TOKYO (AP) _ A Japanese physicist who worked on a secret atomic bomb project during World War II said today that unlike many American scientists, he and his colleagues had no ethical reservations about the inevitable civilian deaths.

``We had no doubts about using it if we could. No one ever contemplated how terrible it would be. We were just doing our best to put it together,'' said Tatsusaburo Suzuki, 83.

Suzuki was part of a 50-man team that worked near Tokyo on atomic bombs that were to be dropped on American targets. The team worked from 1940 up to Japan's surrender five years later.

But they didn't have as good facilities or as large a budget as American scientists, and never succeeded in developing a bomb.

``Our theoretical physics was very advanced,'' Suzuki said. ``I was confident at the time we could have built a bomb if we had better equipment.''

Americans found evidence of the atomic bomb project after the war and dumped research materials into Tokyo Bay. But few Japanese have provided detailed descriptions of the program, and Suzuki's account, given at a news conference, was especially candid.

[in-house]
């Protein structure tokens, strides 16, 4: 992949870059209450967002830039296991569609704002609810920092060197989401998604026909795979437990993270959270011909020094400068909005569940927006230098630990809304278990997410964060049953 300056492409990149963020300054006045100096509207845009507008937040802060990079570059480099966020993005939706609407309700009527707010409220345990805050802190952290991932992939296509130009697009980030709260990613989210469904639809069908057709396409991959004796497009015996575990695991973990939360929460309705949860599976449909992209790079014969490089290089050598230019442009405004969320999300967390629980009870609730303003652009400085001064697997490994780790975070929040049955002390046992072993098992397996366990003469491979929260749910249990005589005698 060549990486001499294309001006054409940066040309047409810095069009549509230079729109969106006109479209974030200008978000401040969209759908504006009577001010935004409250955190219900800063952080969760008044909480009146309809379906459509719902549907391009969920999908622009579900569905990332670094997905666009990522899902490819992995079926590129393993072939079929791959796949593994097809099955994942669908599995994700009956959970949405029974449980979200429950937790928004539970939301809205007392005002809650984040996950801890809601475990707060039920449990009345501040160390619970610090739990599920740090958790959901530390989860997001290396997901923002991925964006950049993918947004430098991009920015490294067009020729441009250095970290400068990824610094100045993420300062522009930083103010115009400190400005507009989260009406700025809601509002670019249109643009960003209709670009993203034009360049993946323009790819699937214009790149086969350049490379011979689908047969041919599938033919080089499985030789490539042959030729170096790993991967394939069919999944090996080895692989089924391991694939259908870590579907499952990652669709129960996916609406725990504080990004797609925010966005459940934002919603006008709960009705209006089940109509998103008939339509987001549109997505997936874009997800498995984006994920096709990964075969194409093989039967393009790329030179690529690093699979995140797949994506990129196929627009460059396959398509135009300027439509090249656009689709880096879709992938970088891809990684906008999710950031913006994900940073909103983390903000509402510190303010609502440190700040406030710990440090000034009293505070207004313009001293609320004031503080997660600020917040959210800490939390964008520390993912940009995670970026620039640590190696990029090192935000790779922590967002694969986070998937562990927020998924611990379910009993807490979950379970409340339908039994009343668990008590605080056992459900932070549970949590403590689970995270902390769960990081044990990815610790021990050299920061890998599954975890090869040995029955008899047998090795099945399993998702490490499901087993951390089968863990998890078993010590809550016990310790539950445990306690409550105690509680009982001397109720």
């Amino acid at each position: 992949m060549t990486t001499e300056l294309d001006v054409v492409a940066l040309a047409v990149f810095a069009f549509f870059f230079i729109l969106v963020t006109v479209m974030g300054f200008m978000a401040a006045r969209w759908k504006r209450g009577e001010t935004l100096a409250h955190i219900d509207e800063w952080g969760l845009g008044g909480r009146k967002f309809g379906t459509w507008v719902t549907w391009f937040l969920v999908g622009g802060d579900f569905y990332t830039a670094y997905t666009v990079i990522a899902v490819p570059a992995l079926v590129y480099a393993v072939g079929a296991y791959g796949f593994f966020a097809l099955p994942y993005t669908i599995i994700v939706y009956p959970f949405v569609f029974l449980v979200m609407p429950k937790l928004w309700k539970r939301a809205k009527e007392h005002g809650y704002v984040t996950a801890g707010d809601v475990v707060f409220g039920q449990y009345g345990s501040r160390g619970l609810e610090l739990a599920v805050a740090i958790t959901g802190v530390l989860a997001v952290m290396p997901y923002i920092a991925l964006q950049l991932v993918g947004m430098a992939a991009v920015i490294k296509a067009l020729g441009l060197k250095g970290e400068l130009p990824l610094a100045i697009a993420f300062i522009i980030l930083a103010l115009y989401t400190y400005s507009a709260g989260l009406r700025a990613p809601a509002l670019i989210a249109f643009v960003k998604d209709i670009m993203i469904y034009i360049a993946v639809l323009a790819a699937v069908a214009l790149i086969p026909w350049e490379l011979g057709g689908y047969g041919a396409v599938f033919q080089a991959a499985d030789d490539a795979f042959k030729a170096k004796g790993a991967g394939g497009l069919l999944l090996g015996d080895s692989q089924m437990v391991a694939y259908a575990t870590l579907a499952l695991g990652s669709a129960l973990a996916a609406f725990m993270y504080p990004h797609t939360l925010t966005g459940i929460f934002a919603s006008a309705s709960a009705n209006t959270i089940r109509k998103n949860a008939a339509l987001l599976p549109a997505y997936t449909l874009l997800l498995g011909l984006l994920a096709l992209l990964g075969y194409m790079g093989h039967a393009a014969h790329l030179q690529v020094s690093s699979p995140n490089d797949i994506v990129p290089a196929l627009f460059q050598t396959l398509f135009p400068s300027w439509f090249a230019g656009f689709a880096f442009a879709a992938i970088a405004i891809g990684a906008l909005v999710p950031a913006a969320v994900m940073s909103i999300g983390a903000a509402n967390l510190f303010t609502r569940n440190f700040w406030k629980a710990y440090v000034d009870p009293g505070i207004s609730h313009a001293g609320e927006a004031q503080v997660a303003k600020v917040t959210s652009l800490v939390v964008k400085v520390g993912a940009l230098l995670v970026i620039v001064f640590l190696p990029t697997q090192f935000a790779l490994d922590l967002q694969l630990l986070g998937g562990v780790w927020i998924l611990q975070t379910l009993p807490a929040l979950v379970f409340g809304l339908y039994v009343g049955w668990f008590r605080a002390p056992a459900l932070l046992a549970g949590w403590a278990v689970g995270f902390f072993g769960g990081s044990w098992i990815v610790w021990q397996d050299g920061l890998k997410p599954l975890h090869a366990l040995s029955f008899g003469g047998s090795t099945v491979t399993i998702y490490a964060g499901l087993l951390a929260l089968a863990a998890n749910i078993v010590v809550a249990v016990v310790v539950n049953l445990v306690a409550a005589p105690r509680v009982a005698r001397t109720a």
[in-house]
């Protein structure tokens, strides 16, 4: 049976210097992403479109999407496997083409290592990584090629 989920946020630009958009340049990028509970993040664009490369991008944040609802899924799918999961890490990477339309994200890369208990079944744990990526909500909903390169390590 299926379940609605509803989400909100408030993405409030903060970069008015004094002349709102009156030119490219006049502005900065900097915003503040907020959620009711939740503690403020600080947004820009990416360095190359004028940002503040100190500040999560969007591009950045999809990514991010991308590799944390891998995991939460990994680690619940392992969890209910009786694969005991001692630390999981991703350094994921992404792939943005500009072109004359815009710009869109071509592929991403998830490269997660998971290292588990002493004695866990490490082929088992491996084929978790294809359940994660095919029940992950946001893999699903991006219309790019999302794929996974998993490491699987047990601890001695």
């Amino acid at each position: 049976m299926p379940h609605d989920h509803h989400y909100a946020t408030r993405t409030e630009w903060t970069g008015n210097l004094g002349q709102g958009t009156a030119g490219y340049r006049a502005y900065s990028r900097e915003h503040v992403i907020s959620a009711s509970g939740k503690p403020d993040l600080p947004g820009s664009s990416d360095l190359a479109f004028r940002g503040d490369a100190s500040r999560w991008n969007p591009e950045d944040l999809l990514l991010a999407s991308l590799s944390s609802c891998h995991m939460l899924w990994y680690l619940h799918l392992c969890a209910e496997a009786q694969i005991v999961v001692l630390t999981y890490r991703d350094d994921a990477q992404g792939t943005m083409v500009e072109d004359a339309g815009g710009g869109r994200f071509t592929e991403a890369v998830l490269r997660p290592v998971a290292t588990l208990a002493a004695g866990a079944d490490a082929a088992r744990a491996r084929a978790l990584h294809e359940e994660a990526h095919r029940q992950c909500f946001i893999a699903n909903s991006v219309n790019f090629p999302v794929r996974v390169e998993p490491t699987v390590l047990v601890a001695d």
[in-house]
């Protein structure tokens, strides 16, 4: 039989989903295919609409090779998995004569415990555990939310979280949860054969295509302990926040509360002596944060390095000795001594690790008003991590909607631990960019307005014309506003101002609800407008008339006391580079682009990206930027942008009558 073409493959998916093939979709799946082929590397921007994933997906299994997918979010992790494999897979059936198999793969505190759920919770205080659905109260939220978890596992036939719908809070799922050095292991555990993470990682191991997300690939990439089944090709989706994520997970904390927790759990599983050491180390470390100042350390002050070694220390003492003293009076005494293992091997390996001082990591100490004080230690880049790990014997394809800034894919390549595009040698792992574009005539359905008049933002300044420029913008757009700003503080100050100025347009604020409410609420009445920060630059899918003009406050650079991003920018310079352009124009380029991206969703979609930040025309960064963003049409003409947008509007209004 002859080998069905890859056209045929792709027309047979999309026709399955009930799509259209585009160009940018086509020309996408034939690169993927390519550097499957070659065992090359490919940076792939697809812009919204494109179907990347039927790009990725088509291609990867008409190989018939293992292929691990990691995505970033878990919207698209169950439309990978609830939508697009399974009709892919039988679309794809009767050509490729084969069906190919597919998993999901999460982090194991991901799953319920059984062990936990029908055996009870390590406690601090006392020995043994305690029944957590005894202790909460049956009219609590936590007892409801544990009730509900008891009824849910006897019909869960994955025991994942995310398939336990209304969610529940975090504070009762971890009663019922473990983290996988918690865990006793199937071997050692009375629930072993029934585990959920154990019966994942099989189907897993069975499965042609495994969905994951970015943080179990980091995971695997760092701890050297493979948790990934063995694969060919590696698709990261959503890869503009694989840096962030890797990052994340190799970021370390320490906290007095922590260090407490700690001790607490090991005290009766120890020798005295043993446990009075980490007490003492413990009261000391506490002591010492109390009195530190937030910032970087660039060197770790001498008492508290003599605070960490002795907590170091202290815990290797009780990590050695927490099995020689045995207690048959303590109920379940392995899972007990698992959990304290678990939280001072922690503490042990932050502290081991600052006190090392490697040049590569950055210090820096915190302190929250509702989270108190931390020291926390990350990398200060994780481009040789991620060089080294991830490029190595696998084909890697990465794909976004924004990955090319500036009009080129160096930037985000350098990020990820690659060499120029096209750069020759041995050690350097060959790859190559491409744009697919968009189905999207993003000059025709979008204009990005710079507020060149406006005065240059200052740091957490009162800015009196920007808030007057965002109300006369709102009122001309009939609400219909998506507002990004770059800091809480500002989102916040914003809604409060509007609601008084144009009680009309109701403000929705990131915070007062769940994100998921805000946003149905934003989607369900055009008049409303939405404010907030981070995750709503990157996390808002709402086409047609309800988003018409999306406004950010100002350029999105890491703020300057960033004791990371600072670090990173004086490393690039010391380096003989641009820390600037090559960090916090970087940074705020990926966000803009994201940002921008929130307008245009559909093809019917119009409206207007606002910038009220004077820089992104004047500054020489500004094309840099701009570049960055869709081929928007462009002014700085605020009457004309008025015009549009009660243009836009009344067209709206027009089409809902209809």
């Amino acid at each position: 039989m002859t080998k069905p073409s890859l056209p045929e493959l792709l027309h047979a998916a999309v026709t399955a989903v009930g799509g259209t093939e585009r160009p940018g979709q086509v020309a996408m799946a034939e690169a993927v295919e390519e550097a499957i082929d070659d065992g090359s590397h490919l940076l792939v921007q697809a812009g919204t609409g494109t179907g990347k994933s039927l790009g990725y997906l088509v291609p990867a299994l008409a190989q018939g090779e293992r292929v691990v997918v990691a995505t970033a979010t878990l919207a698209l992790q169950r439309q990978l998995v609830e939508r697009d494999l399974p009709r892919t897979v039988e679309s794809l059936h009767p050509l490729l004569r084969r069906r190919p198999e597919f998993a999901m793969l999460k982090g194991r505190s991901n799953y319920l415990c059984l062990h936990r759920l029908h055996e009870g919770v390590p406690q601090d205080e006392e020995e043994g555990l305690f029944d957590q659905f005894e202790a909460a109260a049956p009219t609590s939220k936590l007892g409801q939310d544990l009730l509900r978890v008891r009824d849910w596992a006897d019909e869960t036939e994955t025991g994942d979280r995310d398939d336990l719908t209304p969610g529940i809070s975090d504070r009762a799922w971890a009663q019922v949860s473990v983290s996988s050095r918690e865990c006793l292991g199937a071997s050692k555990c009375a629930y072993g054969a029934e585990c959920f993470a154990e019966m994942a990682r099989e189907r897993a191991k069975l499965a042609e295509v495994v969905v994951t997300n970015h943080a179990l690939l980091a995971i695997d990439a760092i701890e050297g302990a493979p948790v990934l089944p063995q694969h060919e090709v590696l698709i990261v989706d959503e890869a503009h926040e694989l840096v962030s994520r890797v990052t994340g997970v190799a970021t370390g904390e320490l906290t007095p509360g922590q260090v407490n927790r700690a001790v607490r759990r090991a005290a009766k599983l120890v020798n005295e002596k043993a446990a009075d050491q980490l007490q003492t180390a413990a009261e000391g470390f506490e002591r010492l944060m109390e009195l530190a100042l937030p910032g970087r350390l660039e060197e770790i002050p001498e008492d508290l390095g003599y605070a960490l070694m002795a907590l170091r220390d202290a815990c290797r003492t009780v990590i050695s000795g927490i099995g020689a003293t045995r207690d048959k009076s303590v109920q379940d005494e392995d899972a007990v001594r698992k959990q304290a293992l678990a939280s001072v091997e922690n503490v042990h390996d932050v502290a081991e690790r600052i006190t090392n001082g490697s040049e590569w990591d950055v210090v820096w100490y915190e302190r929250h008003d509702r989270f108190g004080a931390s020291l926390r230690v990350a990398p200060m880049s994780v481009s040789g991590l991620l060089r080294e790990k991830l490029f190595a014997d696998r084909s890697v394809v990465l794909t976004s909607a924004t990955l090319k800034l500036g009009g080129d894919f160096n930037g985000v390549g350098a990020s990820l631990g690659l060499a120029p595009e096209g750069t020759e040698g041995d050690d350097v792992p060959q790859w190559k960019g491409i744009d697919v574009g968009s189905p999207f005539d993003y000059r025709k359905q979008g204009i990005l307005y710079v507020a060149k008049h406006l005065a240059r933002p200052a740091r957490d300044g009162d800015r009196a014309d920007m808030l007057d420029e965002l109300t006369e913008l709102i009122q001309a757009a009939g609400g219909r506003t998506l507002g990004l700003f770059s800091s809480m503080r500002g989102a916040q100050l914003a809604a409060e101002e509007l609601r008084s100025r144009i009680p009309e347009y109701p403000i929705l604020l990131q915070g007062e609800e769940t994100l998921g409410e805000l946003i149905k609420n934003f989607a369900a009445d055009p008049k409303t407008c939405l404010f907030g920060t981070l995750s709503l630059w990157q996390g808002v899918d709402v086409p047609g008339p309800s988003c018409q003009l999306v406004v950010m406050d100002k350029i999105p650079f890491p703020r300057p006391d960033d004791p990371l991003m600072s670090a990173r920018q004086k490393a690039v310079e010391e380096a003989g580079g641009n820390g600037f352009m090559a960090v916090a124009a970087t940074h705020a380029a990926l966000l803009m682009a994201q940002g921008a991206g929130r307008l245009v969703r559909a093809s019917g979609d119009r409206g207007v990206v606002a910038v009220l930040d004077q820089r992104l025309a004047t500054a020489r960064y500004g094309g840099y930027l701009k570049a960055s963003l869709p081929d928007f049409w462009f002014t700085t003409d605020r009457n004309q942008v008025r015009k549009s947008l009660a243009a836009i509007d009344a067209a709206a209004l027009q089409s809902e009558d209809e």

Suzuki said he had no ethical concerns about the bomb until he visited the wreckage left by American bombs that destroyed Hiroshima on Aug. 6, 1945, and Nagasaki three days later. Hundreds of thousands of people were killed outright or died from the effects.

``After seeing that destruction, I am of the firm opinion that atomic weapons should not have been used,'' he said. ``If you saw the women and children of Hiroshima and Nagasaki dying, weeping for water, you would feel the same way.''

A gentle, white-haired man who became a teacher and a college dean after Japan's surrender, Suzuki has been mostly silent about the atomic project since the war.

He was not clear about his reasons for calling a news conference now, almost 50 years after the end of the war, to describe in detail the effort the build an atomic bomb.

Japanese officials had discussed targets including U.S. air bases around the Pacific that were being used to bomb Japanese cities, Suzuki said.

He said because the bomb was never fully developed, the plans were never finalized, but added he believed all targets would have been military.

The project was sponsored by the imperial household and members of Japan's imperial family had visited the facility to inspect and encourage the research, Suzuki said. But he insisted the emperor did not know about it.